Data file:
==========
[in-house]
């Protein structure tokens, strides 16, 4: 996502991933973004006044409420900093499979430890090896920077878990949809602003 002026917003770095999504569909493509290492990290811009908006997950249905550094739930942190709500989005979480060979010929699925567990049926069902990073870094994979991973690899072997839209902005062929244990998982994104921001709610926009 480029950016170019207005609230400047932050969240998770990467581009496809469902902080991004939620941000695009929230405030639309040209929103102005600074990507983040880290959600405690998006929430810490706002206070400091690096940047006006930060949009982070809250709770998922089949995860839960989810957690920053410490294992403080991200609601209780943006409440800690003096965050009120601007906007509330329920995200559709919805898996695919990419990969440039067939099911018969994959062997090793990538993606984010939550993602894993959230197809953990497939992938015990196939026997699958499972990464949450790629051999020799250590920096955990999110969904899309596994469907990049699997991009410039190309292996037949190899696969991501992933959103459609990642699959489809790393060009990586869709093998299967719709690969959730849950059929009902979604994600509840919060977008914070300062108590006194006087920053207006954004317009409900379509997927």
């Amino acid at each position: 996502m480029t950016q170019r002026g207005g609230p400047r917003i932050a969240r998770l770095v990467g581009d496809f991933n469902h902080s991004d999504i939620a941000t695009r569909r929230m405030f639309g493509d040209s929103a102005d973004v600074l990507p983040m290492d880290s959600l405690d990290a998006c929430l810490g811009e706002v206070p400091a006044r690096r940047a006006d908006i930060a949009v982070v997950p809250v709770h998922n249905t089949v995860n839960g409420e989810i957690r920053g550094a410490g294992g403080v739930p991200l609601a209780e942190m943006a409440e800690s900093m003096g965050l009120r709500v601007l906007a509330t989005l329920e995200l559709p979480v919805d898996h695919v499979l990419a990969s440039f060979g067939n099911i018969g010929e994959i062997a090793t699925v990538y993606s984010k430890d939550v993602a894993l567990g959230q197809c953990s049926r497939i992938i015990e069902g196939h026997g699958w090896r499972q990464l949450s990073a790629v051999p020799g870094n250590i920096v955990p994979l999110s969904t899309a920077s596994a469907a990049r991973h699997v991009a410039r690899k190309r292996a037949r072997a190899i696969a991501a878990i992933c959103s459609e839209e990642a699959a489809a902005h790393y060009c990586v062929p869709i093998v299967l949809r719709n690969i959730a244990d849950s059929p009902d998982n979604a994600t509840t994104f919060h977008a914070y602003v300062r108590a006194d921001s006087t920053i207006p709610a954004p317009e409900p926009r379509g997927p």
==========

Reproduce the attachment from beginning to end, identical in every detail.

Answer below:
[in-house]
């Protein structure tokens, strides 16, 4: 996502991933973004006044409420900093499979430890090896920077878990949809602003 002026917003770095999504569909493509290492990290811009908006997950249905550094739930942190709500989005979480060979010929699925567990049926069902990073870094994979991973690899072997839209902005062929244990998982994104921001709610926009 480029950016170019207005609230400047932050969240998770990467581009496809469902902080991004939620941000695009929230405030639309040209929103102005600074990507983040880290959600405690998006929430810490706002206070400091690096940047006006930060949009982070809250709770998922089949995860839960989810957690920053410490294992403080991200609601209780943006409440800690003096965050009120601007906007509330329920995200559709919805898996695919990419990969440039067939099911018969994959062997090793990538993606984010939550993602894993959230197809953990497939992938015990196939026997699958499972990464949450790629051999020799250590920096955990999110969904899309596994469907990049699997991009410039190309292996037949190899696969991501992933959103459609990642699959489809790393060009990586869709093998299967719709690969959730849950059929009902979604994600509840919060977008914070300062108590006194006087920053207006954004317009409900379509997927």
């Amino acid at each position: 996502m480029t950016q170019r002026g207005g609230p400047r917003i932050a969240r998770l770095v990467g581009d496809f991933n469902h902080s991004d999504i939620a941000t695009r569909r929230m405030f639309g493509d040209s929103a102005d973004v600074l990507p983040m290492d880290s959600l405690d990290a998006c929430l810490g811009e706002v206070p400091a006044r690096r940047a006006d908006i930060a949009v982070v997950p809250v709770h998922n249905t089949v995860n839960g409420e989810i957690r920053g550094a410490g294992g403080v739930p991200l609601a209780e942190m943006a409440e800690s900093m003096g965050l009120r709500v601007l906007a509330t989005l329920e995200l559709p979480v919805d898996h695919v499979l990419a990969s440039f060979g067939n099911i018969g010929e994959i062997a090793t699925v990538y993606s984010k430890d939550v993602a894993l567990g959230q197809c953990s049926r497939i992938i015990e069902g196939h026997g699958w090896r499972q990464l949450s990073a790629v051999p020799g870094n250590i920096v955990p994979l999110s969904t899309a920077s596994a469907a990049r991973h699997v991009a410039r690899k190309r292996a037949r072997a190899i696969a991501a878990i992933c959103s459609e839209e990642a699959a489809a902005h790393y060009c990586v062929p869709i093998v299967l949809r719709n690969i959730a244990d849950s059929p009902d998982n979604a994600t509840t994104f919060h977008a914070y602003v300062r108590a006194d921001s006087t920053i207006p709610a954004p317009e409900p926009r379509g997927p």